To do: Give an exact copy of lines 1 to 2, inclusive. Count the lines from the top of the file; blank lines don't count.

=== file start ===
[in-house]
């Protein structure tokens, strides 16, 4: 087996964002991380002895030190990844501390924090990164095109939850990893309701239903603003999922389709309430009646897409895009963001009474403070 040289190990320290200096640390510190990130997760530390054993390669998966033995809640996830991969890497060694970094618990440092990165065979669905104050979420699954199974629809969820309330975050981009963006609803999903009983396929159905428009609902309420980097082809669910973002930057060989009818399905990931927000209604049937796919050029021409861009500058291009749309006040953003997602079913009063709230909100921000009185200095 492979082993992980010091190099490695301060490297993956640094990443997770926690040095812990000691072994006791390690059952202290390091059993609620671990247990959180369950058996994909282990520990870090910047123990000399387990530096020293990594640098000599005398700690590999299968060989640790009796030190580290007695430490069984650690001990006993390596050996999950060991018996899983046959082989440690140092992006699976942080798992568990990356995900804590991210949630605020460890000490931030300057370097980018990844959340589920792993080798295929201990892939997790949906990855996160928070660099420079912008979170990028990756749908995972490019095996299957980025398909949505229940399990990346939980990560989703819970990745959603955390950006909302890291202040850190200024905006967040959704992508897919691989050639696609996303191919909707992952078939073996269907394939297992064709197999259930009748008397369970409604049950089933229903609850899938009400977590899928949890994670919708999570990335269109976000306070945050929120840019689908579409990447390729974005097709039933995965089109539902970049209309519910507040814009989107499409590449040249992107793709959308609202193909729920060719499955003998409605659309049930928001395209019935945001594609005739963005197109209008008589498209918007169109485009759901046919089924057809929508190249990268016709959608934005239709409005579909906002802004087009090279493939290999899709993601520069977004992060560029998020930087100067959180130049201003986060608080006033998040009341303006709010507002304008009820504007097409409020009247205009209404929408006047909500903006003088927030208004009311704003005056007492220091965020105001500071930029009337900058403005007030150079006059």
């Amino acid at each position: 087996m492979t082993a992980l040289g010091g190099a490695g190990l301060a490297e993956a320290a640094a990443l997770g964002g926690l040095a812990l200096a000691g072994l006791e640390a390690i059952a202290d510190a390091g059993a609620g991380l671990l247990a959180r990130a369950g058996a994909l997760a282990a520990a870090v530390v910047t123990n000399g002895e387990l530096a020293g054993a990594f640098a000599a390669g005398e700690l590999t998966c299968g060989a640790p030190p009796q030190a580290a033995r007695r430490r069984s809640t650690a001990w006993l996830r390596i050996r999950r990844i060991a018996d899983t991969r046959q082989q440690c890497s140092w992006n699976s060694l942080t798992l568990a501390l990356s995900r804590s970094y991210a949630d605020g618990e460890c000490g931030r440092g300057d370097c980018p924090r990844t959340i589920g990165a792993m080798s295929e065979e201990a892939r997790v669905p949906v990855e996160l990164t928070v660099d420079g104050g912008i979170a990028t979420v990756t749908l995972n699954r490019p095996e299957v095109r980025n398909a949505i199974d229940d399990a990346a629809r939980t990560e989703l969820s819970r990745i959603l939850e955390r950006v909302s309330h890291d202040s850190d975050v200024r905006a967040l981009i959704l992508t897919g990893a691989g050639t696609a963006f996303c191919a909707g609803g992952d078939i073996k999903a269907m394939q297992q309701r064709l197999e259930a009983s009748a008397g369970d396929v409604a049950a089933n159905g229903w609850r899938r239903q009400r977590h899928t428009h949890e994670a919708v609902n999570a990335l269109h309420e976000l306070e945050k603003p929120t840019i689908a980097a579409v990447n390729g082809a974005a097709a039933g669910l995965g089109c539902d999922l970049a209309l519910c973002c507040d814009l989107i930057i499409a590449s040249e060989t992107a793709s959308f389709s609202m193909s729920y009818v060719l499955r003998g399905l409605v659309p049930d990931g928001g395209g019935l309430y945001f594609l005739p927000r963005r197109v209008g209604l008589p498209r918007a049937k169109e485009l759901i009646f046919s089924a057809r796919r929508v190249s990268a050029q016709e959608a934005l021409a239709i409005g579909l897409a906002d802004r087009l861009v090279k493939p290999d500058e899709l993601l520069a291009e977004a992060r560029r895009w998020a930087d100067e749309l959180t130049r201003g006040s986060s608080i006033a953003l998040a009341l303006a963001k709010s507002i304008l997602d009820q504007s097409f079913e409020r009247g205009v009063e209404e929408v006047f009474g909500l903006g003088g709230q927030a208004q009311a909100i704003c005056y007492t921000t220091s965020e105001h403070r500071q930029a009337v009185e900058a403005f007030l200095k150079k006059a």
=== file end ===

[in-house]
């Protein structure tokens, strides 16, 4: 087996964002991380002895030190990844501390924090990164095109939850990893309701239903603003999922389709309430009646897409895009963001009474403070 040289190990320290200096640390510190990130997760530390054993390669998966033995809640996830991969890497060694970094618990440092990165065979669905104050979420699954199974629809969820309330975050981009963006609803999903009983396929159905428009609902309420980097082809669910973002930057060989009818399905990931927000209604049937796919050029021409861009500058291009749309006040953003997602079913009063709230909100921000009185200095 492979082993992980010091190099490695301060490297993956640094990443997770926690040095812990000691072994006791390690059952202290390091059993609620671990247990959180369950058996994909282990520990870090910047123990000399387990530096020293990594640098000599005398700690590999299968060989640790009796030190580290007695430490069984650690001990006993390596050996999950060991018996899983046959082989440690140092992006699976942080798992568990990356995900804590991210949630605020460890000490931030300057370097980018990844959340589920792993080798295929201990892939997790949906990855996160928070660099420079912008979170990028990756749908995972490019095996299957980025398909949505229940399990990346939980990560989703819970990745959603955390950006909302890291202040850190200024905006967040959704992508897919691989050639696609996303191919909707992952078939073996269907394939297992064709197999259930009748008397369970409604049950089933229903609850899938009400977590899928949890994670919708999570990335269109976000306070945050929120840019689908579409990447390729974005097709039933995965089109539902970049209309519910507040814009989107499409590449040249992107793709959308609202193909729920060719499955003998409605659309049930928001395209019935945001594609005739963005197109209008008589498209918007169109485009759901046919089924057809929508190249990268016709959608934005239709409005579909906002802004087009090279493939290999899709993601520069977004992060560029998020930087100067959180130049201003986060608080006033998040009341303006709010507002304008009820504007097409409020009247205009209404929408006047909500903006003088927030208004009311704003005056007492220091965020105001500071930029009337900058403005007030150079006059």